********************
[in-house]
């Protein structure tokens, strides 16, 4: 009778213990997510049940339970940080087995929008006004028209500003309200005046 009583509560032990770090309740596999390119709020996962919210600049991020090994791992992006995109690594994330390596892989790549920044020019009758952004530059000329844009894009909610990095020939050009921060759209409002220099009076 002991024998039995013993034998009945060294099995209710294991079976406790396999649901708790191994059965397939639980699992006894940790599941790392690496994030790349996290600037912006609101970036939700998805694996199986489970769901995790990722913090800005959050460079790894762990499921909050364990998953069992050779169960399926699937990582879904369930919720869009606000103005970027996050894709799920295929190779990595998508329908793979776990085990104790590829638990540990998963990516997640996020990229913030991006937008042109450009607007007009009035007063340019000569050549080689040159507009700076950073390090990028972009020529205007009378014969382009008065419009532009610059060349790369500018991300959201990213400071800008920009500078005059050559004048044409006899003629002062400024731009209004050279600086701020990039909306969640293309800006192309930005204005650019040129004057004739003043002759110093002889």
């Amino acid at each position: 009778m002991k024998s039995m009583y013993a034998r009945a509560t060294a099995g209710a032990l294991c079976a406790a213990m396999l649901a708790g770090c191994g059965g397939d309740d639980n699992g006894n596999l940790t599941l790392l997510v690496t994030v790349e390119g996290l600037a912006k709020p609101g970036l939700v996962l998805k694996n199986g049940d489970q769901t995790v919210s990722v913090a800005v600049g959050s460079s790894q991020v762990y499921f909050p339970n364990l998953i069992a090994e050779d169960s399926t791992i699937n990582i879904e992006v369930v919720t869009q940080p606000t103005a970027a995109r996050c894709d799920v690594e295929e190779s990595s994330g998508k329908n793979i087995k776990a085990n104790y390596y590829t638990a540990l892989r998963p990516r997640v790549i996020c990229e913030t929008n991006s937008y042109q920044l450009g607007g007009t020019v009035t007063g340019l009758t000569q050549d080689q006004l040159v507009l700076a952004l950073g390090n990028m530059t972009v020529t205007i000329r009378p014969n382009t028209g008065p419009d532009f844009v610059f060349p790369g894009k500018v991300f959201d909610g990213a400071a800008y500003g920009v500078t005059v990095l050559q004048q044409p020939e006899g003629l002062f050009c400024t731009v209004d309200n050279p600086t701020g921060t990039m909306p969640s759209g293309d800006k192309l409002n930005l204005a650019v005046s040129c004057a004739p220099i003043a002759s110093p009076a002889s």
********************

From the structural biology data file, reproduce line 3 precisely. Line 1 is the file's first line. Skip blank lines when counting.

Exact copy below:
């Amino acid at each position: 009778m002991k024998s039995m009583y013993a034998r009945a509560t060294a099995g209710a032990l294991c079976a406790a213990m396999l649901a708790g770090c191994g059965g397939d309740d639980n699992g006894n596999l940790t599941l790392l997510v690496t994030v790349e390119g996290l600037a912006k709020p609101g970036l939700v996962l998805k694996n199986g049940d489970q769901t995790v919210s990722v913090a800005v600049g959050s460079s790894q991020v762990y499921f909050p339970n364990l998953i069992a090994e050779d169960s399926t791992i699937n990582i879904e992006v369930v919720t869009q940080p606000t103005a970027a995109r996050c894709d799920v690594e295929e190779s990595s994330g998508k329908n793979i087995k776990a085990n104790y390596y590829t638990a540990l892989r998963p990516r997640v790549i996020c990229e913030t929008n991006s937008y042109q920044l450009g607007g007009t020019v009035t007063g340019l009758t000569q050549d080689q006004l040159v507009l700076a952004l950073g390090n990028m530059t972009v020529t205007i000329r009378p014969n382009t028209g008065p419009d532009f844009v610059f060349p790369g894009k500018v991300f959201d909610g990213a400071a800008y500003g920009v500078t005059v990095l050559q004048q044409p020939e006899g003629l002062f050009c400024t731009v209004d309200n050279p600086t701020g921060t990039m909306p969640s759209g293309d800006k192309l409002n930005l204005a650019v005046s040129c004057a004739p220099i003043a002759s110093p009076a002889s």